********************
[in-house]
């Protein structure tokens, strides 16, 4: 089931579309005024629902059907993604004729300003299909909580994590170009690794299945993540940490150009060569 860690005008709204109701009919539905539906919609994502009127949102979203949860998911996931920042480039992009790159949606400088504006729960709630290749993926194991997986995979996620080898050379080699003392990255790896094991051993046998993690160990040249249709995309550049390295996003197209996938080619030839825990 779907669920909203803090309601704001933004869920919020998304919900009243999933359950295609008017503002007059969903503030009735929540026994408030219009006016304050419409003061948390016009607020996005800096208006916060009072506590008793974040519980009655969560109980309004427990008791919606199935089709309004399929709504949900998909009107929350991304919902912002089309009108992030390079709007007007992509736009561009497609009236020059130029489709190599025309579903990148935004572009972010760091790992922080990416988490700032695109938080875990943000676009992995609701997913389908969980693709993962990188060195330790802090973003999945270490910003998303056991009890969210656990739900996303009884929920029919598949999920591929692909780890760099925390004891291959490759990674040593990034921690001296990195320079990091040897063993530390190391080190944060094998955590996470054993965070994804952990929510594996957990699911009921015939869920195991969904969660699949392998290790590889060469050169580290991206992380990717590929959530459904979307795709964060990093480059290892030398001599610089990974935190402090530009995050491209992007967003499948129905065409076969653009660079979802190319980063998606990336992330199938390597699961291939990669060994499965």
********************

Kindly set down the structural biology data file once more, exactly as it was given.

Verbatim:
[in-house]
């Protein structure tokens, strides 16, 4: 089931579309005024629902059907993604004729300003299909909580994590170009690794299945993540940490150009060569 860690005008709204109701009919539905539906919609994502009127949102979203949860998911996931920042480039992009790159949606400088504006729960709630290749993926194991997986995979996620080898050379080699003392990255790896094991051993046998993690160990040249249709995309550049390295996003197209996938080619030839825990 779907669920909203803090309601704001933004869920919020998304919900009243999933359950295609008017503002007059969903503030009735929540026994408030219009006016304050419409003061948390016009607020996005800096208006916060009072506590008793974040519980009655969560109980309004427990008791919606199935089709309004399929709504949900998909009107929350991304919902912002089309009108992030390079709007007007992509736009561009497609009236020059130029489709190599025309579903990148935004572009972010760091790992922080990416988490700032695109938080875990943000676009992995609701997913389908969980693709993962990188060195330790802090973003999945270490910003998303056991009890969210656990739900996303009884929920029919598949999920591929692909780890760099925390004891291959490759990674040593990034921690001296990195320079990091040897063993530390190391080190944060094998955590996470054993965070994804952990929510594996957990699911009921015939869920195991969904969660699949392998290790590889060469050169580290991206992380990717590929959530459904979307795709964060990093480059290892030398001599610089990974935190402090530009995050491209992007967003499948129905065409076969653009660079979802190319980063998606990336992330199938390597699961291939990669060994499965």